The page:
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Asthma and the COVID-19 pandemic: literature review
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  • Mário Morais-Almeida,
  • Helena Pite,
  • Rita Aguiar,
  • Ignacio J Ansotegui,
  • Jean Bousquet
Mário Morais-Almeida
CUF-Descobertas Hospital

Corresponding Author:[email protected]

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Helena Pite
CUF Descobertas Hospital and CUF Infante Santo Hospital
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Rita Aguiar
CUF-Descobertas Hospital
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Ignacio J Ansotegui
Hospital Quironsalud Bizkaia
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Jean Bousquet
Université Versailles, St-Quentin-en-Yvelines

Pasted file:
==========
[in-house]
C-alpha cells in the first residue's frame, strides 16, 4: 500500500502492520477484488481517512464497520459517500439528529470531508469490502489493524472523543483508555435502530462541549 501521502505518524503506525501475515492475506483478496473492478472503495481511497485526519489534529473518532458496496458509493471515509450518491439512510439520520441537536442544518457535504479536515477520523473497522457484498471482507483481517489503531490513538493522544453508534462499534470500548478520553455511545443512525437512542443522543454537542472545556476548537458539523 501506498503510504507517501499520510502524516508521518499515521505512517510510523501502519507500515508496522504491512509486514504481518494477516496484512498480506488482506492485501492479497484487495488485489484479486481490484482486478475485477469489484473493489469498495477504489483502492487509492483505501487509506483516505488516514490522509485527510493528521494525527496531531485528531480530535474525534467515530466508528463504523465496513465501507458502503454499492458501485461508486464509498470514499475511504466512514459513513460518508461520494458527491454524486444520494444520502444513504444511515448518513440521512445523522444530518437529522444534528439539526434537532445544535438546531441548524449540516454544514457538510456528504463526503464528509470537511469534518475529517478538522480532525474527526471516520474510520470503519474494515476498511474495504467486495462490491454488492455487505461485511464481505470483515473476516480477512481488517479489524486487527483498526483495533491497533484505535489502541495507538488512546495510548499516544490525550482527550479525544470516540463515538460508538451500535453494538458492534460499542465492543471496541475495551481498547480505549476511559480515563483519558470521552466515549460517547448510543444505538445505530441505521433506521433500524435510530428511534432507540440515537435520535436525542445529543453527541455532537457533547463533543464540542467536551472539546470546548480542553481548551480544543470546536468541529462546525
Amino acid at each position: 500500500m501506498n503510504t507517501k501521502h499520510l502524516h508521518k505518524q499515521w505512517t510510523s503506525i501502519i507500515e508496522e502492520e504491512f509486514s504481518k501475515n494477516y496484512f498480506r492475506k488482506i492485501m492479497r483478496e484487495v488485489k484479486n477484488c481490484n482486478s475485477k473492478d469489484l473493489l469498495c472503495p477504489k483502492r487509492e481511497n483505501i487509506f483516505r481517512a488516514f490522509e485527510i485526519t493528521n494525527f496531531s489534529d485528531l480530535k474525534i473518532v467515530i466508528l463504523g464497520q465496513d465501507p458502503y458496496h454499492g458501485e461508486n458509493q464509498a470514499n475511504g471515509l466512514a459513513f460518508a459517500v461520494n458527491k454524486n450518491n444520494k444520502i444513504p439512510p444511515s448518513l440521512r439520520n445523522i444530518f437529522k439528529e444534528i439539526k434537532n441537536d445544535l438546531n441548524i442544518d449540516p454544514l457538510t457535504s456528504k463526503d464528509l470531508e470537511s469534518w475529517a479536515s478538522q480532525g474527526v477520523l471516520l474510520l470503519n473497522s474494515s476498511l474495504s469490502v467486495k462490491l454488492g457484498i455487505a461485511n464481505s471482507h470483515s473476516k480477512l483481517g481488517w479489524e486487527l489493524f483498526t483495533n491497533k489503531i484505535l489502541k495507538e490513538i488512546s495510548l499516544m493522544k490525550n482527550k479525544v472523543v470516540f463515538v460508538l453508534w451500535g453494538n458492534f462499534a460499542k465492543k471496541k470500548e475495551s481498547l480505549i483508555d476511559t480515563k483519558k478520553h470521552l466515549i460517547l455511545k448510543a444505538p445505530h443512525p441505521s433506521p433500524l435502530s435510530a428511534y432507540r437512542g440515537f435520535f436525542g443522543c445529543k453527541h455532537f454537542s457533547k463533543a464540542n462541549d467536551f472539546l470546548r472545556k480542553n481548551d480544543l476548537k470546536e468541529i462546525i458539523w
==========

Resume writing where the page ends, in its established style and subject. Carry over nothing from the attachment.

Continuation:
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Even though respiratory viruses are one of the most common triggers for asthma exacerbations, not all of these viruses affect patients equally. There is no strong evidence supporting that patients with asthma have a higher risk of becoming seriously ill from coronavirus disease 2019 (COVID-19), although recent reports from the United States of America and the United Kingdom suggest that asthma is much more common in children and adults with mild to severe COVID-19 than it was previously reported in Asia and in Europe. As in previous severe acute respiratory syndrome (SARS) outbreaks, patients with asthma, especially children, appear to be less susceptible to the coronavirus with a low rate of asthma exacerbations. Different expression of viral receptors and T2 inflammation can be responsible for different outcomes. Future studies focused on asthma and on other allergic disorders are needed to provide greater understanding of the impact of underlying asthma and allergic inflammation on COVID-19 susceptibility and disease severity. But, for the moment, it’s crucial that asthmatic patients maintain their controller medication, from inhaled corticosteroids to biologics, without self-making any dose adjustments or stopping medication. New data are emerging daily, rapidly updating our understanding of this novel coronavirus.